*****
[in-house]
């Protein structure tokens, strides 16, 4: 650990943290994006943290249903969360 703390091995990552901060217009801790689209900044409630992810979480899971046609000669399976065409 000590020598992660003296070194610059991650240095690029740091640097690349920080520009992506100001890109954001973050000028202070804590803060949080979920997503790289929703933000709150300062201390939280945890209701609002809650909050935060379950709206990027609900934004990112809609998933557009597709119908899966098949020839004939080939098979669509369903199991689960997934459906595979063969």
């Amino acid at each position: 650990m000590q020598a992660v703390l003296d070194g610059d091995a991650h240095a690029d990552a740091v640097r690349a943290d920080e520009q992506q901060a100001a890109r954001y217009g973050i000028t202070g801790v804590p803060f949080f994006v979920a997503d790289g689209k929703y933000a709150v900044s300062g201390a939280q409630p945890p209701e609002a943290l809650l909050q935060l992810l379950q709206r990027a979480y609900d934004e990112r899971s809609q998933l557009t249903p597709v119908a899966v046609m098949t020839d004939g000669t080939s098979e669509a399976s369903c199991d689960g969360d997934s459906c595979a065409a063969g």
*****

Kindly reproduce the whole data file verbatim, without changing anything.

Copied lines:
[in-house]
């Protein structure tokens, strides 16, 4: 650990943290994006943290249903969360 703390091995990552901060217009801790689209900044409630992810979480899971046609000669399976065409 000590020598992660003296070194610059991650240095690029740091640097690349920080520009992506100001890109954001973050000028202070804590803060949080979920997503790289929703933000709150300062201390939280945890209701609002809650909050935060379950709206990027609900934004990112809609998933557009597709119908899966098949020839004939080939098979669509369903199991689960997934459906595979063969």
């Amino acid at each position: 650990m000590q020598a992660v703390l003296d070194g610059d091995a991650h240095a690029d990552a740091v640097r690349a943290d920080e520009q992506q901060a100001a890109r954001y217009g973050i000028t202070g801790v804590p803060f949080f994006v979920a997503d790289g689209k929703y933000a709150v900044s300062g201390a939280q409630p945890p209701e609002a943290l809650l909050q935060l992810l379950q709206r990027a979480y609900d934004e990112r899971s809609q998933l557009t249903p597709v119908a899966v046609m098949t020839d004939g000669t080939s098979e669509a399976s369903c199991d689960g969360d997934s459906c595979a065409a063969g």